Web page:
Baltic Sea Anomaly: What Is It and Why Does it Confound Scientists?
by Sebastian Kettley February 20, 2019 (express.co.uk)
• Discovered in 2011 by Swedish divers Peter Lindberg and Dennis Asberg, the Baltic Sea Anomaly is a peculiar sonar image in the northern Baltic Sea, in the Gulf of Bothnia (near Sweden and Finland), measuring 210ft (70m) across. The anomaly appears roughly circular in shape, with two inlets and three prong-like portions. Some have suggested it looks like the Millennium Falcon spaceship from the Star Wars film series. (see 1:48 minute video on the anomaly below)
• Some claim that the anomaly is a downed UFO. Others believe it to be a submerged World War 2 bunker, or a glacier remnant, or a perfectly natural geological formation. Others have suggested it could be a 14,000-years-old ancient temple built by a highly advanced civilization.
• Volker Bruchert, an associate professor of geology at Stockholm University, said, “My hypothesis is that this… structure was formed during the Ice Age many thousands of years ago.” “Possibly these rocks were transported there by glaciers.”
• A team of researchers known as the Ocean X Team reported that electronic devices used near the anomaly would mysteriously stop working. “Anything electric out there – and the satellite phone as well – stopped working when we were above the object,” said Ocean X researcher Stefan Hogerborn. “And then we got away about 200 meters and it turned on again, and when we got back over the object it didn’t work.”
• In 2017, an Israeli scientist who studied rock samples collected by Ocean X said the Anomaly contained unusual metals which could not have originated from natural geological processes. The Ocean X Team is adamant that the Baltic Sea Anomaly is not a natural structure. They’ve suggested that the government is holding back the truth of what the anomaly really is. “We have been fooled by our government before, and yes they do everything they can to ruin us.”
The incredibly bizarre phenomenon on the seabed of the Baltic Sea is one of the biggest mysteries of the 21st century. The Baltic Sea Anomaly is a peculiar sonar image snapped in the northern Baltic Sea, in the Gulf of Bothnia, in the year 2011. Due to its unusual shape and large measurements, roughly 210ft (70m) across, conspiracy theorists have claimed the anomaly is a downed UFO. Others have proposed the Baltic Sea Anomaly is a submerged World War 2 bunker, a glacier remnant or a perfectly natural geological formation. So, what is it?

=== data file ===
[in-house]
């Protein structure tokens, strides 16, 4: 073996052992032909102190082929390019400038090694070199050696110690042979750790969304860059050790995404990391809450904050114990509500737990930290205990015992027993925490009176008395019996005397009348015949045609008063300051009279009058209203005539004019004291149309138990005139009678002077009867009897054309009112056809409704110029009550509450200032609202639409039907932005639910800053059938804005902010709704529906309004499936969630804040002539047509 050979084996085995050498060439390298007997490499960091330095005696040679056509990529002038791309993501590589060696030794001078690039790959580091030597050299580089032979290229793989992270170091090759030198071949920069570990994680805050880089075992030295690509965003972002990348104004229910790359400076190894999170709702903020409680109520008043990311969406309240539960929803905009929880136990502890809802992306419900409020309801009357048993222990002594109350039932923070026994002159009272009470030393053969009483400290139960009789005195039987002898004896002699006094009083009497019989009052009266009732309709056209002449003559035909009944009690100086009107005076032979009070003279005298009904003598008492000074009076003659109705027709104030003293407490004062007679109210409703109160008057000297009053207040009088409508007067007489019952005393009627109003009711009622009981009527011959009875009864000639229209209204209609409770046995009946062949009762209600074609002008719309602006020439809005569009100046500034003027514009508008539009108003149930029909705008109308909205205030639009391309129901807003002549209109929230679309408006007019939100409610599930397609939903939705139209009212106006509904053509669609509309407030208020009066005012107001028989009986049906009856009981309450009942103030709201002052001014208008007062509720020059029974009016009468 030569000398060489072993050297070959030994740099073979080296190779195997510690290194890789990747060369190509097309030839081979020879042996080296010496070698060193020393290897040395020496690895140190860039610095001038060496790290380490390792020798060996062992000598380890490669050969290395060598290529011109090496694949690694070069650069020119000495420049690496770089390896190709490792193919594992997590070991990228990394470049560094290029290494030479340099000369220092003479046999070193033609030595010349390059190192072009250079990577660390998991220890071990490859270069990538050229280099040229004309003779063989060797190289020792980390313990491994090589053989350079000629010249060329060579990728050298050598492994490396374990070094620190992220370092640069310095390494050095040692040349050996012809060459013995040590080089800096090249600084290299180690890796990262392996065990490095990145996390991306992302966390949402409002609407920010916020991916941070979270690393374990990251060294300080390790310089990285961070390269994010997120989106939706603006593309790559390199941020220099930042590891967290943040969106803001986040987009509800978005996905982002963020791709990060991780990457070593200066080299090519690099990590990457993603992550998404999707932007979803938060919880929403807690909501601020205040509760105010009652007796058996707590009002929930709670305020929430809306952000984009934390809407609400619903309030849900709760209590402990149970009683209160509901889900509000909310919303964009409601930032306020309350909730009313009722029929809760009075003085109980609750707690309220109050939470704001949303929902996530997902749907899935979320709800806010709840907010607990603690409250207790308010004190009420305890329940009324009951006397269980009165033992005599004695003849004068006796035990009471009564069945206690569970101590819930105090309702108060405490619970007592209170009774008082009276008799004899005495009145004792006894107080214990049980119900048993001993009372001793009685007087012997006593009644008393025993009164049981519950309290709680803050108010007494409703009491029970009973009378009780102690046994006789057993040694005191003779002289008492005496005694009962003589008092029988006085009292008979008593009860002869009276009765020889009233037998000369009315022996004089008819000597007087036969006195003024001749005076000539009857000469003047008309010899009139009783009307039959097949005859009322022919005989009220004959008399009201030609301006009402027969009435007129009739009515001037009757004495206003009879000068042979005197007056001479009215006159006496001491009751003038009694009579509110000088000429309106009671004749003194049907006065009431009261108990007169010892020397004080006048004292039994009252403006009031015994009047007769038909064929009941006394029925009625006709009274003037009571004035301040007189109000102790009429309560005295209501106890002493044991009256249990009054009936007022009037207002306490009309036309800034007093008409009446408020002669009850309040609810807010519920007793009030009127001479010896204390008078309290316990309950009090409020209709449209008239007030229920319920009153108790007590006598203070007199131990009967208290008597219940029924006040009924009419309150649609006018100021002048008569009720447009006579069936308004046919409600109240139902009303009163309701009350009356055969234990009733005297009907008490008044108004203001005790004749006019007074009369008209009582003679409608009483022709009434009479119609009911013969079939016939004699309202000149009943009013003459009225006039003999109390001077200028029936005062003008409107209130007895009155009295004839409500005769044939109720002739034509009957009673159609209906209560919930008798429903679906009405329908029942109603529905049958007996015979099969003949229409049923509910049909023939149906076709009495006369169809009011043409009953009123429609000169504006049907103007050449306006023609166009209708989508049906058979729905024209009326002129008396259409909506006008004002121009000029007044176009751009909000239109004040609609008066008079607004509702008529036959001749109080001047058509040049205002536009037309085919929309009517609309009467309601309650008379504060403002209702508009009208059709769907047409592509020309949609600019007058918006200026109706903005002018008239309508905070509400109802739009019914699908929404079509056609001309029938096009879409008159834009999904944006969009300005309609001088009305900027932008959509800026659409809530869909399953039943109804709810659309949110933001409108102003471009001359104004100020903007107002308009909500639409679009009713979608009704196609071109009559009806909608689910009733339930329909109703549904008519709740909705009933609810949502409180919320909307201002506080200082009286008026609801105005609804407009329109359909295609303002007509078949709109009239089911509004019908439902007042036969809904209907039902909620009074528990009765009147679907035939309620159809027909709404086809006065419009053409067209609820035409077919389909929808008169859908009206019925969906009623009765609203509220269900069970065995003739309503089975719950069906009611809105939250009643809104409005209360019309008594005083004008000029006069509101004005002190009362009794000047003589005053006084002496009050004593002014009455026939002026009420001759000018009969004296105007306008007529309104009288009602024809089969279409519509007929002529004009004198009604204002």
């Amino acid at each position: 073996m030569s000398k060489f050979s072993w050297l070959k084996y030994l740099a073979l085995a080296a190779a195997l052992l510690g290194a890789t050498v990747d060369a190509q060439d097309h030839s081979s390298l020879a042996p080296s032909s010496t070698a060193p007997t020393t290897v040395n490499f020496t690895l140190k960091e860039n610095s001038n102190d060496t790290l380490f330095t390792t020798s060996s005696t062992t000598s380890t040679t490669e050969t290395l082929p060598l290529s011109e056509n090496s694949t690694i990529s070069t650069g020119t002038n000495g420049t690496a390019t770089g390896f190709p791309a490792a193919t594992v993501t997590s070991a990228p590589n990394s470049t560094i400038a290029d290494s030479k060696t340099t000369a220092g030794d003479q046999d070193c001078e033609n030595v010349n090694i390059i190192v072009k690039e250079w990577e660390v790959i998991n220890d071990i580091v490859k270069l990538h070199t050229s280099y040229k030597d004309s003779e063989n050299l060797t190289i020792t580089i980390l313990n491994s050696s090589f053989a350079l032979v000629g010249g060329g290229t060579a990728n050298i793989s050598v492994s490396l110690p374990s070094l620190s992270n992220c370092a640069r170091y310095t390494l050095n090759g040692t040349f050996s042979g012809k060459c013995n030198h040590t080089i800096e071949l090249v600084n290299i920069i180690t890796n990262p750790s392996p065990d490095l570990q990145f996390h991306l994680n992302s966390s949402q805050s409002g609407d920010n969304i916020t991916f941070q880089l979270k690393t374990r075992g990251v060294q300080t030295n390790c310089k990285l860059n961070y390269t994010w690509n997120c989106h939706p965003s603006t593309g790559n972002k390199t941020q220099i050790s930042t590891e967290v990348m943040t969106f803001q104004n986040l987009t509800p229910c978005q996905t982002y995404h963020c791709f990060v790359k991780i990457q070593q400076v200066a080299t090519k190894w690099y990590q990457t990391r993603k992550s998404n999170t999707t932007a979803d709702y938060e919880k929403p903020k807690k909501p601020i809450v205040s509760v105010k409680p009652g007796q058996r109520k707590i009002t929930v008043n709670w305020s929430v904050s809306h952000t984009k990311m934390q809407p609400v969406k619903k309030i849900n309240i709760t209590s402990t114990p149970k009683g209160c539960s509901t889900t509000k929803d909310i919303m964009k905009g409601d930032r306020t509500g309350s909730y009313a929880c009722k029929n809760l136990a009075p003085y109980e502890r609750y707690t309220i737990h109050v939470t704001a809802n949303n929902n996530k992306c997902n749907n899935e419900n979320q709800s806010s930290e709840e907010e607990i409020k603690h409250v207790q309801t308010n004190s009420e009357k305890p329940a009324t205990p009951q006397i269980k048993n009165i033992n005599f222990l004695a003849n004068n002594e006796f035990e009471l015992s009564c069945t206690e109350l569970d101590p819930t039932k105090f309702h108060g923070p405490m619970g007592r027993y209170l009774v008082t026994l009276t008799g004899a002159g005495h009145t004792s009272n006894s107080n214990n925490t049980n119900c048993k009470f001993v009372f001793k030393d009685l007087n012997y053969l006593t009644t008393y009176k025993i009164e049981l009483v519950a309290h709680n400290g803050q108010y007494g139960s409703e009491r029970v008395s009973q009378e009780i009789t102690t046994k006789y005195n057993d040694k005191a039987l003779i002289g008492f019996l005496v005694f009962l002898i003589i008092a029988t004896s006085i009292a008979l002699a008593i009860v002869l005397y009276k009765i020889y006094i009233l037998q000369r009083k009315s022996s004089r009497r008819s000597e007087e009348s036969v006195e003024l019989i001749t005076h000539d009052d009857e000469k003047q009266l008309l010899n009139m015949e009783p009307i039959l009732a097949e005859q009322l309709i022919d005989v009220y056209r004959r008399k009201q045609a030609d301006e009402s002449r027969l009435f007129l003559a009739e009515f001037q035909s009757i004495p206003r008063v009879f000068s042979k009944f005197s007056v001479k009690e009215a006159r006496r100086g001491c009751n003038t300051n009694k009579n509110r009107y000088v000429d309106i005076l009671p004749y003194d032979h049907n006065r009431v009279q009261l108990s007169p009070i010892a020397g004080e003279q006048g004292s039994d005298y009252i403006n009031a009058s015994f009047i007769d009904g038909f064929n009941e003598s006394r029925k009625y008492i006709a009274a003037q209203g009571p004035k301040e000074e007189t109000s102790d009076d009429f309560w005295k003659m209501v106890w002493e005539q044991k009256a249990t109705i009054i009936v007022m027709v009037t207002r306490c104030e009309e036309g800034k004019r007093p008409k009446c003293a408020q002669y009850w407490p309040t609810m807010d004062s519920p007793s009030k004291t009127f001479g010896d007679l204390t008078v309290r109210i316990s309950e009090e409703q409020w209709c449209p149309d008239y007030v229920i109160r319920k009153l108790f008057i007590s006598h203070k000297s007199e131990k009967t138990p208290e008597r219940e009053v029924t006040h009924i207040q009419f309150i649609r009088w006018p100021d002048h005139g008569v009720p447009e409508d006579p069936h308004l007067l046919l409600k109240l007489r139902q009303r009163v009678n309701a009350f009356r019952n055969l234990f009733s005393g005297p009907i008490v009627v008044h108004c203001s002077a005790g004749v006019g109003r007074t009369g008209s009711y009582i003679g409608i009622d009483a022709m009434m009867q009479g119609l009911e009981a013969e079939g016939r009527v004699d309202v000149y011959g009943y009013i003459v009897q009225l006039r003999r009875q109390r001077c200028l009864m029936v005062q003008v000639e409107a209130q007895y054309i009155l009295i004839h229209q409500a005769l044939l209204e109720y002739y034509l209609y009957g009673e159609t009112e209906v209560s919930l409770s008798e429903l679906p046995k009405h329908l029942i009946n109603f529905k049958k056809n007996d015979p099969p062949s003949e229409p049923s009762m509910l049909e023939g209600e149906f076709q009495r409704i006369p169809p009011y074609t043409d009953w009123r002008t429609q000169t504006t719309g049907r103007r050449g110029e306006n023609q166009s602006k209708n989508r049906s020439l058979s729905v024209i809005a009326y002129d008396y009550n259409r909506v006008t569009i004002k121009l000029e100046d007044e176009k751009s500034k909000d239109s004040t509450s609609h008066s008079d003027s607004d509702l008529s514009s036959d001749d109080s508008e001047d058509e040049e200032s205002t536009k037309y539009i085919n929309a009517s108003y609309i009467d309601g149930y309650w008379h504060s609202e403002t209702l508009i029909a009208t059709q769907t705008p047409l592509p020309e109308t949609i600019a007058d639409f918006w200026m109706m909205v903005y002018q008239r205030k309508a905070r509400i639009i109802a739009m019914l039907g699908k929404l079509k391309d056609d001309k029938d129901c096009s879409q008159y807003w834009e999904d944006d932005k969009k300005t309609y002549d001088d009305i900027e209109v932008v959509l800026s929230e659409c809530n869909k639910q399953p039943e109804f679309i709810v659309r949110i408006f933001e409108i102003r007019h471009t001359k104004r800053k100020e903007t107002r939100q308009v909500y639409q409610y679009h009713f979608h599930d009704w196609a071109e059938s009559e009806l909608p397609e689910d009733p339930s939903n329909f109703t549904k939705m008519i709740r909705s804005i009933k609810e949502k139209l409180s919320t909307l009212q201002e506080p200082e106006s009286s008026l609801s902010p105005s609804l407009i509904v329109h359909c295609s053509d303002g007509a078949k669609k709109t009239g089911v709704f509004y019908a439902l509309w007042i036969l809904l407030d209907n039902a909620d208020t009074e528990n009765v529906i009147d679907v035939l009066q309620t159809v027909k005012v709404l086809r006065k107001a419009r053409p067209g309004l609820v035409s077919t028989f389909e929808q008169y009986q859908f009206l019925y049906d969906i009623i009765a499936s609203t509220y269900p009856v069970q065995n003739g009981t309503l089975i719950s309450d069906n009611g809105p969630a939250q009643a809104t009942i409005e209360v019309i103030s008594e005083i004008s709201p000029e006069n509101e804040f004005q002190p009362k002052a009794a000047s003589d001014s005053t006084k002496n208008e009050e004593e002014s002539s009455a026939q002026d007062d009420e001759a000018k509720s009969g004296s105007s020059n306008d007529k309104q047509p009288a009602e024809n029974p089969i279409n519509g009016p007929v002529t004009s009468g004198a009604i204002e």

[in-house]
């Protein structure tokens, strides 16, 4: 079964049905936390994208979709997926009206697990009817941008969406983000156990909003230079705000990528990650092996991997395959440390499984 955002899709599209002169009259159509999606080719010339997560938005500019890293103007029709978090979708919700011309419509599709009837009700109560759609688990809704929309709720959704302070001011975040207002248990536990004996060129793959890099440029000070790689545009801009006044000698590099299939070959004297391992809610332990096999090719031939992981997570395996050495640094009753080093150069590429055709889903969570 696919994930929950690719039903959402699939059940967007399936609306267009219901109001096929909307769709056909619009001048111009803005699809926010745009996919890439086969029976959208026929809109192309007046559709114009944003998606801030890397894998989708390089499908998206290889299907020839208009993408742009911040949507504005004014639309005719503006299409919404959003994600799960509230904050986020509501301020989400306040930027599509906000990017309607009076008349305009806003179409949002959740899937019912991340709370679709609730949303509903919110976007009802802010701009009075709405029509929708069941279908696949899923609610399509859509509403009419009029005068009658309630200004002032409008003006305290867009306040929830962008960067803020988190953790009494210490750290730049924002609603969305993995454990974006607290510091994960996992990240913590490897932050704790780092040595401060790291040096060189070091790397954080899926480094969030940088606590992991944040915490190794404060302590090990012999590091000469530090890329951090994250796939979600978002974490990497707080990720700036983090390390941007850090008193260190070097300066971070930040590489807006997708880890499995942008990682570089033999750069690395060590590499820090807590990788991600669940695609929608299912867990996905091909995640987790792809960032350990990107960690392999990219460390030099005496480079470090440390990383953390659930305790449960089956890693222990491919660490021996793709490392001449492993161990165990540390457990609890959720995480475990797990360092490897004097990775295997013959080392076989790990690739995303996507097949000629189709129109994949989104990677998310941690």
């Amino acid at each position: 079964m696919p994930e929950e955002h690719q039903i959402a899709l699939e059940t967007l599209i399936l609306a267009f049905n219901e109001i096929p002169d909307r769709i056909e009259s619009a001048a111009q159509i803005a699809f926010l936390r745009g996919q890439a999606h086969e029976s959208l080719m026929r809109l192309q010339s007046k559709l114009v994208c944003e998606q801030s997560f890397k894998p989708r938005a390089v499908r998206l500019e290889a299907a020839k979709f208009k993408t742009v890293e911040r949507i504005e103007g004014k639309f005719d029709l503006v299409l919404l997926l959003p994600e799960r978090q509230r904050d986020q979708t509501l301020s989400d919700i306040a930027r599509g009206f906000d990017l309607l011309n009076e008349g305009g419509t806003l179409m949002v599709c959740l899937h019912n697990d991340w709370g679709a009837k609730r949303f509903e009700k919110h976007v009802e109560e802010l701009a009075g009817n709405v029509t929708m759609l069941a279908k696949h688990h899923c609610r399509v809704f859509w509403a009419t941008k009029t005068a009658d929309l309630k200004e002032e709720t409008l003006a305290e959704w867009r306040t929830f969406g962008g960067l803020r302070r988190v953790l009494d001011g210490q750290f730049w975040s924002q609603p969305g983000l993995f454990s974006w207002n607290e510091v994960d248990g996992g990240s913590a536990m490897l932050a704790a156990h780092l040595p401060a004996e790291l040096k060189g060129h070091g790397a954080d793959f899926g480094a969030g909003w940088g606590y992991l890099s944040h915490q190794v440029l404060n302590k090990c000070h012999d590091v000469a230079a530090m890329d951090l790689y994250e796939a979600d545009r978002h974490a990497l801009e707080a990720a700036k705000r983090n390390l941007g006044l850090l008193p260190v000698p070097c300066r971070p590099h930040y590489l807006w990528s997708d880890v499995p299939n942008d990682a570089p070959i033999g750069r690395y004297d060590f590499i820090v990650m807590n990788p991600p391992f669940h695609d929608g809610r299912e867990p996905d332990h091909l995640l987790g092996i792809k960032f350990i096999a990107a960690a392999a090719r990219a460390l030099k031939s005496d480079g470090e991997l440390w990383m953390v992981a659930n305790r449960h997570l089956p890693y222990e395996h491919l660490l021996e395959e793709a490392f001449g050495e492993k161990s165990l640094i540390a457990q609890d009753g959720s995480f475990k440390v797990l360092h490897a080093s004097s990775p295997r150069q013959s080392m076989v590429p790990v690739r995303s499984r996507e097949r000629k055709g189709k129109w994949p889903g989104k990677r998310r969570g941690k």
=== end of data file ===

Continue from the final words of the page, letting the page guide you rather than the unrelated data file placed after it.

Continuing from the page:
What is the Baltic Sea Anomaly?
The Baltic Sea Anomaly was discovered in 2011 by a Swedish team of divers, dubbed Ocean X Team, who were searching the Bothnian Sea for sunken treasure.
The Gulf of Bothnia serves as a waterway bridging Sweden and Finland and flows into the Baltic Sea.
During a treasure-hunting escapade into the landlocked body of water, the divers snapped a bizarre sonar image at a depth of 300ft (100m) beneath the water.
The anomaly appears roughly circular in shape, with two inlets and three prong-like portions.
From a distance, it looks like a chunky E, although some have suggested it looks like the Millennium Falcon spaceship from the Star Wars series of films.
Due to the Anomaly’s bizarre shape, scores of conspiracy theorists have spent years trying to explain its supposed extraterrestrial origin.
Some have suggested the Anomaly is a 14,000-years-old ancient temple built by a highly advanced civilisation centuries ago.
Peter Lindberg and Dennis Asberg, who discovered the Anomaly, themselves were baffled by their incredible finding.
In an official Ocean X Team video uploaded to YouTube in December 2018, Mr Lindberg described the Anomaly as he first saw it.
He said: “One thing I find strange is that we have this hard surface but still we have a darker colour.
“If it is a hard surface it should have this white colour all over it but instead it looks like the bottom, which consists of clay and mud, which is very soft.
“The only hard surfaces we see are these thin lines, which are the corridors and the angular structures we have on the object.
“So this is something I want to find out – why it looks like this.”
1:48 minute video clip on Baltic Sea Anomaly
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